Smart Machines Becoming More Common in Our Data Run World

Carl Weinschenk
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Top Predictions for Big Data in 2014

It all doesn’t happen in a flash: The next big thing gradually and imperceptibly becomes the current thing. A great example of this is the “smart machine.”

The precise definitions of smart machine differ, but one sensible and simple understanding is that these are systems that can synthesize data from structured (e.g., database, etc.) and unstructured (e.g., emails, videos) sources to make sense or derive lessons. Smart machines will be quite necessary as society deals with another “big thing” that is gradually creeping into our daily lives, the Internet of Things (IoT).

IBM’s Watson is by far the smart machine with the highest visibility and the one that is introducing the public to the concept. It beats the pants off the humans on Jeopardy! and is now being used by Big Blue in a number of vertical businesses. Gartner points out, however, that the smart machine category offers more than just Watson.


The InformationWeek story on smart machines points to well-known platforms, which include Google Now and Apple’s Siri in addition to Watson, as harbingers of the smart machine future. Lesser-known platforms include AlchemyAPI, Digital Reasoning’s Synthesys, Highspot, Lumiata and Narrative Science.

According to The New Yorker, Massachusetts Institute of Technology’s Initiative on the Digital Economy held a conference to discuss the book “The Second Machine Age” by MIT business school professors Eric Brynjolfsson and Andrew McAfee.

The book and the session emphasized that current data workers are in trouble. Computers are getting smarter and deriving more information out of stacks of data. In some ways, these machines have surpassed humans. In others, they are not quite there yet, but the trend line is clear from this passage in The New Yorker article:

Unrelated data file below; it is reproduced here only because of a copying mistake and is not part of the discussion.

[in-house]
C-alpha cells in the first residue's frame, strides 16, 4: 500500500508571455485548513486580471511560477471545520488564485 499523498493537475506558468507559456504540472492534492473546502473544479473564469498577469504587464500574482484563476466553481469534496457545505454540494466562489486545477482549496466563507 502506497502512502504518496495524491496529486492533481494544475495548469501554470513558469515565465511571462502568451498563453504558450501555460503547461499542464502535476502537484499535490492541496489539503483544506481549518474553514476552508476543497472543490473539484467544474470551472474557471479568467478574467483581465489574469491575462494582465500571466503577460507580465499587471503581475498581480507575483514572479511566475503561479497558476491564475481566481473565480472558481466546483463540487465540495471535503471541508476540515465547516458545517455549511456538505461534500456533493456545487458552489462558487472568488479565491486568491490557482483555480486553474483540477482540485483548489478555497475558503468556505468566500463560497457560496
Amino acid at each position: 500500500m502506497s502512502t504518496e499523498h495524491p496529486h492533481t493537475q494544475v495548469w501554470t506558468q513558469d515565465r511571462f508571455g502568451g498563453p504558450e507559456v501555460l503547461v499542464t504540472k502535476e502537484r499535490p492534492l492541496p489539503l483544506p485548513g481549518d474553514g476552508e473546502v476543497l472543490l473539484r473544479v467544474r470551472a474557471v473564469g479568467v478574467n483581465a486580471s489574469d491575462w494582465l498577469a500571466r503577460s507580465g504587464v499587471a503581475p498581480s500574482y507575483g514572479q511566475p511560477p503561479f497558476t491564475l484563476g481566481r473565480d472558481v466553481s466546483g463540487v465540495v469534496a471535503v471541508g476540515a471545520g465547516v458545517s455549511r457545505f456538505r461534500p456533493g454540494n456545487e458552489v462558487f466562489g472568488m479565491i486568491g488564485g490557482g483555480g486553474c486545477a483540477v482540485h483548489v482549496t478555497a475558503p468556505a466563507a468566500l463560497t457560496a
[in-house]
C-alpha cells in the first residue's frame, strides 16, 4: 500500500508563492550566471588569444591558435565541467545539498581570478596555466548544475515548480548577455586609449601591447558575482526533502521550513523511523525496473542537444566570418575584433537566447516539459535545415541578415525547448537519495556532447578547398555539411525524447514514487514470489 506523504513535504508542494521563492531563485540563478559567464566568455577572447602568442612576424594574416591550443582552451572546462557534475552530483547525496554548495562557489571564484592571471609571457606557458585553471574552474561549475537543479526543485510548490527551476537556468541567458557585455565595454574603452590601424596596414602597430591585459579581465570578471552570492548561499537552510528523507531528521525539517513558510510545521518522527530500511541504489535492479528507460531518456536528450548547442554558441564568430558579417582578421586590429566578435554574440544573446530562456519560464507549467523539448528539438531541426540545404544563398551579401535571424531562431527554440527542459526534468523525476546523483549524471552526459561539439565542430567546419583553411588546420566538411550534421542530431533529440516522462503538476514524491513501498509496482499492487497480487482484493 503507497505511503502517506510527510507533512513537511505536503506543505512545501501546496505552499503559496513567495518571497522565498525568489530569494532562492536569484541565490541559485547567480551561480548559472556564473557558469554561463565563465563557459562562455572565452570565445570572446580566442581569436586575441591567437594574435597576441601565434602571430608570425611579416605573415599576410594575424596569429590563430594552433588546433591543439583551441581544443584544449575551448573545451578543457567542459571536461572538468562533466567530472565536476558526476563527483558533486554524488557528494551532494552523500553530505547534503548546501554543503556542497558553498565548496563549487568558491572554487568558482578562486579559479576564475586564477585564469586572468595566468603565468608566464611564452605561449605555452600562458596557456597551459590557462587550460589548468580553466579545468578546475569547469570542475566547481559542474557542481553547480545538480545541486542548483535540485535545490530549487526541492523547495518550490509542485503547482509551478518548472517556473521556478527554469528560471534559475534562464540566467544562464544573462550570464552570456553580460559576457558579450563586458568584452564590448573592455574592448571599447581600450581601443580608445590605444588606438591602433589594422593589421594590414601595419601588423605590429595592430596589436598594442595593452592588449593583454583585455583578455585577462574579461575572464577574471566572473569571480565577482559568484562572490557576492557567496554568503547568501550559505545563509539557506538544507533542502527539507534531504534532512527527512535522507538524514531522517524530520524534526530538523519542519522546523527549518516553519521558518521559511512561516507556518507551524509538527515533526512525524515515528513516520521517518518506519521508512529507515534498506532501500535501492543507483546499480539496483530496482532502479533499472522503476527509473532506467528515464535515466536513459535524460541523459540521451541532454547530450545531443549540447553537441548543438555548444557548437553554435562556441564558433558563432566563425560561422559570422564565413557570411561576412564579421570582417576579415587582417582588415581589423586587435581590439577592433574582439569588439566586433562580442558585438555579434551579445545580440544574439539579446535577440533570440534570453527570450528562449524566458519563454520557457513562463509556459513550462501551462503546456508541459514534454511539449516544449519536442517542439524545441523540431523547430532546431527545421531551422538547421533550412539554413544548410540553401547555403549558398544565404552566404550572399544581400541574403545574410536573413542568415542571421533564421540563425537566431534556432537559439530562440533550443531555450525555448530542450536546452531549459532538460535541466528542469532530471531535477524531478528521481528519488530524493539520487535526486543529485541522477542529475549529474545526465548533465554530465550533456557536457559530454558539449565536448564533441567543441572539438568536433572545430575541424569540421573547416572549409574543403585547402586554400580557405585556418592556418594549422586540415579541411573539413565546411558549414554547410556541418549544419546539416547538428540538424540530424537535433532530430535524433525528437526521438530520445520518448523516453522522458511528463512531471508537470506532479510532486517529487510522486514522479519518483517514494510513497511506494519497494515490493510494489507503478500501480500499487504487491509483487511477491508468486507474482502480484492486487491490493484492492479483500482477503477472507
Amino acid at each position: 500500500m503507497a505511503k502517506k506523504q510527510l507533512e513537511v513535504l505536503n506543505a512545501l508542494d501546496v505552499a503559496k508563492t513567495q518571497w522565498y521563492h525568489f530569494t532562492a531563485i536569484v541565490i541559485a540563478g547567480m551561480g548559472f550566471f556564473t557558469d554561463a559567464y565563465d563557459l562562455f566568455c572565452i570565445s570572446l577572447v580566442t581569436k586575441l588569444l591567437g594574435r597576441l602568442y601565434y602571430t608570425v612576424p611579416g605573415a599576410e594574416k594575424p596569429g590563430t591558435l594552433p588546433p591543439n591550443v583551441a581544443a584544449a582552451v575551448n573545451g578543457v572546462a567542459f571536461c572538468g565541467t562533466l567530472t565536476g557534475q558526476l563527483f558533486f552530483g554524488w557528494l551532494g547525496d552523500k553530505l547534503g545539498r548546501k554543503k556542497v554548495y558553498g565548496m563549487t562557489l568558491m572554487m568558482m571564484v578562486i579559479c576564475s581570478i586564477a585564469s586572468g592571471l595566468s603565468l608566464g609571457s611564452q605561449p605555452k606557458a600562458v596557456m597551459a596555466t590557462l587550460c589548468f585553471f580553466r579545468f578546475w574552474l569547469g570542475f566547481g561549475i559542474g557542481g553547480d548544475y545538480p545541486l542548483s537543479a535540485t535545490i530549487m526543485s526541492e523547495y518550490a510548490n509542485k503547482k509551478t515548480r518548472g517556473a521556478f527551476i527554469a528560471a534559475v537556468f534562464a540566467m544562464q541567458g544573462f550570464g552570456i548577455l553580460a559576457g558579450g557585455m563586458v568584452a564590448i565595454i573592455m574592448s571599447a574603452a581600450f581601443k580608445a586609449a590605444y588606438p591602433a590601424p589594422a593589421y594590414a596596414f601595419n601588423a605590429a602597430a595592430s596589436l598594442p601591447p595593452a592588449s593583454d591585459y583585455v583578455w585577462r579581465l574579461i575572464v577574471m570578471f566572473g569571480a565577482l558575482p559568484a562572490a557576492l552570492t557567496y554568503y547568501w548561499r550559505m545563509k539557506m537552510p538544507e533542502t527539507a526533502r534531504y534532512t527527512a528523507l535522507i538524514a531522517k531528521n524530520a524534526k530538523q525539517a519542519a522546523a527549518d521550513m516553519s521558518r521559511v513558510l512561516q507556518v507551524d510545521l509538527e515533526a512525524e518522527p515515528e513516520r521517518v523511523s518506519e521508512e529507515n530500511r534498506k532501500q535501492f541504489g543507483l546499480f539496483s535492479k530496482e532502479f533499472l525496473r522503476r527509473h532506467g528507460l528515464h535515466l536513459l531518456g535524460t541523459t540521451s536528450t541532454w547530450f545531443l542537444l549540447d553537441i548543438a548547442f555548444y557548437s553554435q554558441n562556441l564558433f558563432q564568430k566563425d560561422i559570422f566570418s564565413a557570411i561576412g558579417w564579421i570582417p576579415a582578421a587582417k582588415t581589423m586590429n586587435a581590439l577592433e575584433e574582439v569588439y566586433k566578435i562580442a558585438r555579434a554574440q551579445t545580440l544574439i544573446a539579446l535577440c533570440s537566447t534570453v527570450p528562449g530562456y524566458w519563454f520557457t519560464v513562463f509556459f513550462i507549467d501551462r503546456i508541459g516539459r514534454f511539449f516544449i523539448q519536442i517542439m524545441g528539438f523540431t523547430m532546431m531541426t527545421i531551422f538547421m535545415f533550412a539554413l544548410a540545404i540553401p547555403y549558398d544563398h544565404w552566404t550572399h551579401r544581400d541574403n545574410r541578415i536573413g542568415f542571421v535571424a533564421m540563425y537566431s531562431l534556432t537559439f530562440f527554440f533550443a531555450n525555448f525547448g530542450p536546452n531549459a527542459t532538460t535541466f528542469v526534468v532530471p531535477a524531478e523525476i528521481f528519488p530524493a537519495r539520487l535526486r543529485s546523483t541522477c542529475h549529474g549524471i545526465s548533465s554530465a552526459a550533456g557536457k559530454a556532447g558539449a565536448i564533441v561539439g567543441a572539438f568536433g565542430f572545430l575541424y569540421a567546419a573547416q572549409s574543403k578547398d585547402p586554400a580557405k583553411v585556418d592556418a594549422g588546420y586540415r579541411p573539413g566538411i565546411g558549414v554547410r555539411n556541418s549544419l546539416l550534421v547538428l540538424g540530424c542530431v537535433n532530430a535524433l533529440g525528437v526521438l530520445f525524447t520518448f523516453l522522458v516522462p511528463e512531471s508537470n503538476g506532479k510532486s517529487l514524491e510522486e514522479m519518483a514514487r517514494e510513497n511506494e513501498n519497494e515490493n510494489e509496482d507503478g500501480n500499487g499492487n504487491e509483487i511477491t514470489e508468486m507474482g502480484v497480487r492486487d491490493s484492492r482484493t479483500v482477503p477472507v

That afternoon, for example, McAfee, Brynjolfsson’s co-author, highlighted software that could look at an image of a tissue sample and figure out whether it was cancerous. The software was so effective, he said, that it had quickly surpassed its programmers, learning to detect cancer using methods that they hadn’t anticipated; in the future, it could replace human pathologists.

What resonates is that the system figured out ways to look for cancer that were not imparted to it by programmers, which is a very significant development.

DataRPM looks at the smart machine situation from the perspective of Big Data and offers insight on the arrival of the type of smart machines that IBM and the others are introducing. The concept, called “cognitive computing,” is simply to do what we do, but better:

Originally referred to as artificial intelligence, the science was designed to teach computers to think like a human mind, rather than developing an artificial system. At DataRPM, we apply cognitive computing to Big Data discovery using machines and algorithms to do the heavy lifting that Big Data requires; saving time, effort, and money and adding speed, performance and greater efficiency.

AvStop, the website of Aviation Online, offers a real world and, due to the Malaysian Airlines tragedy, very timely example of what smart machines can do. The Flight Safety Foundation (FSF) is calling for stakeholders in the aviation industry to discuss the current state of technology and ways to improve location tracking. The FSF believes that smart machines can help in a number of areas, including generating real-time data on the status of aircraft and their subsystems and assessments of incidents even after they occur.



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